11:56 a.m.

Polis' 49-minute address wraps up.

"The state of our state, just like the people of Colorado, is strong, it is steadfast, and in spite of everything, we are boldly moving forward.

God bless you all, God bless our Colorado, and God bless the United States of America," he said in closing.

11:54 a.m.

Approaching the end of his address, Polis goes full pop culture, referencing Britney Spears, Taylor Swift and South Park's South Park’s Trey Parker and Matt Stone.

He also takes a crack at singing Swift's "22."

11:51 a.m.

Polis moves on to environmental policy, another area where he's faced criticism from his left.

Here's an excerpt: 

"I’m grateful for the work my administration has done in partnership with Colorado’s legislative leaders to move our state toward a cleaner more renewable energy future. We’ve set Colorado on a path to reducing emissions statewide, while also creating two new state parks and expanding access to our state trust lands. Thanks to our legislative champions, we have invested in the people and technology we need to effectively respond to climate disasters. Tools like the agile FireHawk helicopter can give our firefighters the upper hand on the frontlines. And targeted mitigation efforts can prevent small fires from becoming catastrophes. I’m requesting additional support for the men and women on the ground, including personal protective equipment, training, and other equipment needs for local fire departments."

Meanwhile, a group protesting Polis' policies is demonstrating outside the state Capitol building.

11:49 a.m.

Polis lingers on public saftey, a topic that has drawn the loudest applause of the day.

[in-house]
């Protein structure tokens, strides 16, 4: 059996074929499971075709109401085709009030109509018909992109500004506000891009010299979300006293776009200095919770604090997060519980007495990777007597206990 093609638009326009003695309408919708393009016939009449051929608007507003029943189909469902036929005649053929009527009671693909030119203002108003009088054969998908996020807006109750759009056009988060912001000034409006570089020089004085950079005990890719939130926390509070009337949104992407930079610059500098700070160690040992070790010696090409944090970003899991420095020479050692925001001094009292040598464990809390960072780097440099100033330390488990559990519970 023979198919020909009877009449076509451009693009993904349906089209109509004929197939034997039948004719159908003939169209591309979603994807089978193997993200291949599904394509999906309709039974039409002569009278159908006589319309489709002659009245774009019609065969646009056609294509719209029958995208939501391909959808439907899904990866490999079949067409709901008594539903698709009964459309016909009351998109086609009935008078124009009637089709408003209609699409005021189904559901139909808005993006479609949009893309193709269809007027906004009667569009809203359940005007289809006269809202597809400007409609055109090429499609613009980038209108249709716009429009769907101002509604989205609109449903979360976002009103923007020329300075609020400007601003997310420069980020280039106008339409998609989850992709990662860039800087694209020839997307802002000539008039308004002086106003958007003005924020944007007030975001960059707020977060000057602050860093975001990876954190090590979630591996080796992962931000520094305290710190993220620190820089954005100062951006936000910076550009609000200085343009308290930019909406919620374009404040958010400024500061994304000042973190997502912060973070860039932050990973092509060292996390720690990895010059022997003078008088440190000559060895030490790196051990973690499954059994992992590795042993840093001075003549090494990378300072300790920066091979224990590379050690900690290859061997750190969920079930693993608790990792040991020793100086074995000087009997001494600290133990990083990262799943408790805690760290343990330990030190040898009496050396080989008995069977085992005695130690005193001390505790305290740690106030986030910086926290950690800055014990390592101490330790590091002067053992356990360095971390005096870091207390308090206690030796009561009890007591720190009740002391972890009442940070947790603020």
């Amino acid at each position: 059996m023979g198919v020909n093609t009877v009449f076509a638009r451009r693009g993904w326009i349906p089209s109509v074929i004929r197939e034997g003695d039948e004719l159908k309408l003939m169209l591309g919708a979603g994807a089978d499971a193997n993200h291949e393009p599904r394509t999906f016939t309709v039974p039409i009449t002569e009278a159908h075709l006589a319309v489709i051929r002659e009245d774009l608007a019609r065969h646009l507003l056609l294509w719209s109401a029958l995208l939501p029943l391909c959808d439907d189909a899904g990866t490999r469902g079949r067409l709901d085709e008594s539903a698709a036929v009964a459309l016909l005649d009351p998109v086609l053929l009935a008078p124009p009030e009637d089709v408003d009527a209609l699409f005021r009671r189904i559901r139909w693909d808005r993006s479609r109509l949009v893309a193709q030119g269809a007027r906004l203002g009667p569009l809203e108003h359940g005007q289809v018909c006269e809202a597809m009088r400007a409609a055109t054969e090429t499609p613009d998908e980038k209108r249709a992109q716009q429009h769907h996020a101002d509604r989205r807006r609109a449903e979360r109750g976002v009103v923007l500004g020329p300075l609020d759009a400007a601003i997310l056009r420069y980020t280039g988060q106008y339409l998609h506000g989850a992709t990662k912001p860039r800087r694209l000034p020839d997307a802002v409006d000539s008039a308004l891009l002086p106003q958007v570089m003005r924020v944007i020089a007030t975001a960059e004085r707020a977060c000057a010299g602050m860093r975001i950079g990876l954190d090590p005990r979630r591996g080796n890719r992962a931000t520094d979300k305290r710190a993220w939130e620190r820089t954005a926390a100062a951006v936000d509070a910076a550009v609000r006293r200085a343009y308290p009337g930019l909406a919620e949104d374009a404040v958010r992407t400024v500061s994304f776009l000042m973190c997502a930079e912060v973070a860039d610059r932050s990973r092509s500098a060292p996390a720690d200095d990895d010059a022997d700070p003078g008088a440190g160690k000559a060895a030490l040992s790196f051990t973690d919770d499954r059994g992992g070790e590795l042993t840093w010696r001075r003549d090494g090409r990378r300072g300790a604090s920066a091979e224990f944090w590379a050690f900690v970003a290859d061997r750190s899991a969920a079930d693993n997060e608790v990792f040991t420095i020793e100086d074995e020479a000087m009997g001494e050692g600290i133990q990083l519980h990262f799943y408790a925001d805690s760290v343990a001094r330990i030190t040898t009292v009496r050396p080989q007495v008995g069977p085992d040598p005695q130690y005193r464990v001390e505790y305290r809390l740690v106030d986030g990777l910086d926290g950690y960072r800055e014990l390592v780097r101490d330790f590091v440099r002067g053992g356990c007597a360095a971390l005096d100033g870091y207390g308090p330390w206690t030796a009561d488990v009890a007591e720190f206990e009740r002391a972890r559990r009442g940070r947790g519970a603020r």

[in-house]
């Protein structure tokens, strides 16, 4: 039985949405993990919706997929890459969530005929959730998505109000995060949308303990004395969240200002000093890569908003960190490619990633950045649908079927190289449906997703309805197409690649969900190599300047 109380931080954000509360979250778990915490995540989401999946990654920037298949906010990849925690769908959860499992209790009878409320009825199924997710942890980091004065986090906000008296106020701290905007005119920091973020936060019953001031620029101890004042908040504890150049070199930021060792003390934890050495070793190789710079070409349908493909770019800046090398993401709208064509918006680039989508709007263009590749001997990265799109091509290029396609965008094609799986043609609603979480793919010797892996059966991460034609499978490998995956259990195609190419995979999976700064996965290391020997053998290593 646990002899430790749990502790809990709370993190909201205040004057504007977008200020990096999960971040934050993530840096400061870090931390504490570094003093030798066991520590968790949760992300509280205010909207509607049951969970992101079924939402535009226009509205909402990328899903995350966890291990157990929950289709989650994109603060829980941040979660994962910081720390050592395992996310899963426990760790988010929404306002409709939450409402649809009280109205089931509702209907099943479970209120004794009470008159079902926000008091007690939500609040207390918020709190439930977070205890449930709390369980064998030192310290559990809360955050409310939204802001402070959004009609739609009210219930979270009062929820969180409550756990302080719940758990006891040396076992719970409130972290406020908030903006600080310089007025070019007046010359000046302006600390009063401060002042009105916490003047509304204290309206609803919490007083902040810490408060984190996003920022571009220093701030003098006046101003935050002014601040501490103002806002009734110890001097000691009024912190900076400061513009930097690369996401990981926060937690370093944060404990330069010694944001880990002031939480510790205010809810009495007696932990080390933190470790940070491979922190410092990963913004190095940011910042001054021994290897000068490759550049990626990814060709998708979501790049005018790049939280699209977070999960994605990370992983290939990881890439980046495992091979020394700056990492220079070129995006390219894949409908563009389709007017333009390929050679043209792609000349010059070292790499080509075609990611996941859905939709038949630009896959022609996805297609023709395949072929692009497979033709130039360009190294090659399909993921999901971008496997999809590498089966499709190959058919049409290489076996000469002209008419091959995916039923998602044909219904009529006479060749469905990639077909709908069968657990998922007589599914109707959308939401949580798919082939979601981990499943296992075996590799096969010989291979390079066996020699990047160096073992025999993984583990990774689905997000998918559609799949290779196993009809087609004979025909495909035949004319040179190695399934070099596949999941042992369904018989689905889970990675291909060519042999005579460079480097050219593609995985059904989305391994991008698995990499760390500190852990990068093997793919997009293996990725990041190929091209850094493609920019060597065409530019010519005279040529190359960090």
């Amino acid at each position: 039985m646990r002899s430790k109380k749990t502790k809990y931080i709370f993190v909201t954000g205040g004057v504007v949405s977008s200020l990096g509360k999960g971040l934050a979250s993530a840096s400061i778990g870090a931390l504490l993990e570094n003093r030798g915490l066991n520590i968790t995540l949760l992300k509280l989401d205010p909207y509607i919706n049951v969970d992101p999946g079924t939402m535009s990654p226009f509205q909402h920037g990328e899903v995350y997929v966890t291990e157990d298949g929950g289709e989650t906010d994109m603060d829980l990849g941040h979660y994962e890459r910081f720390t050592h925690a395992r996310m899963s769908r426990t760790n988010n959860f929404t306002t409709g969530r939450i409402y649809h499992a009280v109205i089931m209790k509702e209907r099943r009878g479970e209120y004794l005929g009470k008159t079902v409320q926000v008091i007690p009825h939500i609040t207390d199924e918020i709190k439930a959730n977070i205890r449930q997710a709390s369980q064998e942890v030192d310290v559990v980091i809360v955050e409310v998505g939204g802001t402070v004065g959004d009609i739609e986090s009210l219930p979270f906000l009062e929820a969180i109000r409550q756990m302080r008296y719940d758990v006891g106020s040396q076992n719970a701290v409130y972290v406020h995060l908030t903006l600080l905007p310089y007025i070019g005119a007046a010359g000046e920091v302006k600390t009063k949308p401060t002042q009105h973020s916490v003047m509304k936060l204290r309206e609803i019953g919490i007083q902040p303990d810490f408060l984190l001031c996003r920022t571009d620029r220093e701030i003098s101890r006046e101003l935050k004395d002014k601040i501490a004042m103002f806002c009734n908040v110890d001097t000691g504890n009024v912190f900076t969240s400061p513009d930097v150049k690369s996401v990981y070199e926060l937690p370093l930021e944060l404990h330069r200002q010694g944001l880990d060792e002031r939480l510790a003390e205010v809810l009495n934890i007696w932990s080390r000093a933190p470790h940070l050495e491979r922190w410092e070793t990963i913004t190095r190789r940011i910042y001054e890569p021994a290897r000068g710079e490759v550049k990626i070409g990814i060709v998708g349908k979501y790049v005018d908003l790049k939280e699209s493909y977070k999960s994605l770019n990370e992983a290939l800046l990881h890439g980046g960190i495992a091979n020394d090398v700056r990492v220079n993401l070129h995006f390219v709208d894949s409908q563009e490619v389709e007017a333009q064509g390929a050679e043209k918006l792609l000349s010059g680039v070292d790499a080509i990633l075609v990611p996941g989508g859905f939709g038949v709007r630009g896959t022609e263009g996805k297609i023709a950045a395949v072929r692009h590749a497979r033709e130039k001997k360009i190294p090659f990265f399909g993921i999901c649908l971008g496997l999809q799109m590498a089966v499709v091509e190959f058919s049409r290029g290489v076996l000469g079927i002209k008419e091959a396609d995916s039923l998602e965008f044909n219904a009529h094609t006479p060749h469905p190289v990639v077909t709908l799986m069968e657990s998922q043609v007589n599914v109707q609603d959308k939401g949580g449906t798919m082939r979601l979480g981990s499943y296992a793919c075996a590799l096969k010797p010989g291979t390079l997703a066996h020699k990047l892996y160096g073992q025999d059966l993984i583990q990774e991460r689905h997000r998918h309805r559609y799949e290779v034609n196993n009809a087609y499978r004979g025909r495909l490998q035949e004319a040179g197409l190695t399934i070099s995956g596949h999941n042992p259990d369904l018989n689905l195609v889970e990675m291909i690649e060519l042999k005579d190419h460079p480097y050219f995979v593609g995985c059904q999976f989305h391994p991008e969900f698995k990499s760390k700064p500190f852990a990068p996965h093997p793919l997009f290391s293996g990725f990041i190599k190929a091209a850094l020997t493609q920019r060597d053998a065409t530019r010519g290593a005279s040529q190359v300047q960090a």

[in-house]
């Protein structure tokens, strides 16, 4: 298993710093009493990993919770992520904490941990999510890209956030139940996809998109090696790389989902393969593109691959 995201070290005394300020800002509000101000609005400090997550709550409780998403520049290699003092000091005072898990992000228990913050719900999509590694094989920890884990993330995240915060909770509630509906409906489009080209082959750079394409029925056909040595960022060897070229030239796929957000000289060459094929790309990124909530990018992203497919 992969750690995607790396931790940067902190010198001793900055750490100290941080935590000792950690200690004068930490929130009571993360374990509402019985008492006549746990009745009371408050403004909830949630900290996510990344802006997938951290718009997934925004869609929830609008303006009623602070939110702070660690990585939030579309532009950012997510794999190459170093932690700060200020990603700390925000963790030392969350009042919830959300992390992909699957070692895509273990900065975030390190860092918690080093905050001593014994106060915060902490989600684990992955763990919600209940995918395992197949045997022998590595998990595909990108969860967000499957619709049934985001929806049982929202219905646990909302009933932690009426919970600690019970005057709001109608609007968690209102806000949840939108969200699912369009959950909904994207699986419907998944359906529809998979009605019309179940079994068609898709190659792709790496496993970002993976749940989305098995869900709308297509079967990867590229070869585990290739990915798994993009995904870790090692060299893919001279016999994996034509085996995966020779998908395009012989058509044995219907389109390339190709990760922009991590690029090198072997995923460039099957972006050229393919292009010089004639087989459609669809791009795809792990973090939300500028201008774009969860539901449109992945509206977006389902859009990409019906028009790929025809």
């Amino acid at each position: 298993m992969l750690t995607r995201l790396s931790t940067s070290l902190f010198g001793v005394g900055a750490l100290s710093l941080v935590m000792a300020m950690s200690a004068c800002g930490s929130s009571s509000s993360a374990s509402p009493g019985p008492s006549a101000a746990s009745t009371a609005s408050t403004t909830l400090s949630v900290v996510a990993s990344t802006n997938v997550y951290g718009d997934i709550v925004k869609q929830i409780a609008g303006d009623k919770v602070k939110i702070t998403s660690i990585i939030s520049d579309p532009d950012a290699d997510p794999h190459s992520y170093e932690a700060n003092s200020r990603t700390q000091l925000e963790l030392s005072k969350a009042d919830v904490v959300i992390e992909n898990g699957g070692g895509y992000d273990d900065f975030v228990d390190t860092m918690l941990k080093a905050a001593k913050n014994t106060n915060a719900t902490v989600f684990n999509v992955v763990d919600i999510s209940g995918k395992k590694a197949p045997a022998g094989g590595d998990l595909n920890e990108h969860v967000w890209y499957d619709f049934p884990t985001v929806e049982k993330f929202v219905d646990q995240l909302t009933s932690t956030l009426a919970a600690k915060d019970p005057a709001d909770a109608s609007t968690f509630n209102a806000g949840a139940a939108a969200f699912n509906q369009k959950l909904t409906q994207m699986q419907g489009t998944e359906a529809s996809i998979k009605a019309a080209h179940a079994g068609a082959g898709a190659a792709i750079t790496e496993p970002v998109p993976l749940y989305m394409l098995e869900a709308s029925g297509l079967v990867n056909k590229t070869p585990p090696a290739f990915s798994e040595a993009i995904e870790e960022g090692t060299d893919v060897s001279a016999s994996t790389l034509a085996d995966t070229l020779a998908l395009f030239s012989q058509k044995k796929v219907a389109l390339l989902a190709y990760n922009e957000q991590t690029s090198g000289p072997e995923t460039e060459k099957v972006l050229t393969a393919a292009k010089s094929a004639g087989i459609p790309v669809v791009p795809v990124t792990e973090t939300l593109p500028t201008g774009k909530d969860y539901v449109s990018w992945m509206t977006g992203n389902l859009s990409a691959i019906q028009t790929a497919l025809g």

11:46 a.m.

Polis lays out his vision for the session on fees, hospital capacity and public saftey. Here's an excerpt:

"Looking ahead, I am proposing that we waive licensing fees for nurses and mental health care workers, as well as for our nursing homes and assisted living facilities whose residents have been particularly vulnerable throughout the pandemic. Eliminating these fees puts money back into the pockets of our dedicated healthcare workers.

Putting this pandemic behind us means learning to live with the curveballs that COVID-19 may throw, but in order to do that, we need our hospitals to maintain capacity and ensure Coloradans get the care they need, no matter what. That’s why I will be proposing in the days ahead, a three year plan to make historic investments to stabilize our healthcare workforce and expand career paths for all Coloradans who heed the noble calling of caring for others. Moving forward, we can't let our society and our economy be impacted by hospital capacity, and I look forward to working with legislators and health care leaders to ensure that no matter where this pandemic takes us, we will be ready.

Just as an earthquake is followed by aftershocks, we know that the overarching crisis of the pandemic has led to many other crises, perhaps lesser seen, but no less important to address. Some Coloradans are most impacted by the health risks of COVID-19, others are most pained by the rising cost of everyday items, disruptions to our children’s education, or the increase of crime in the communities we call home.

I want to take a moment to recognize the law enforcement professionals here with us today. In addition to Sheriff Pelle, we’re joined by several District Attorneys, Police Chiefs, Sheriffs and our State Patrol Officers, who spend every day keeping us safe. You always stand up for us, so today, let US stand up for YOU. Thank you.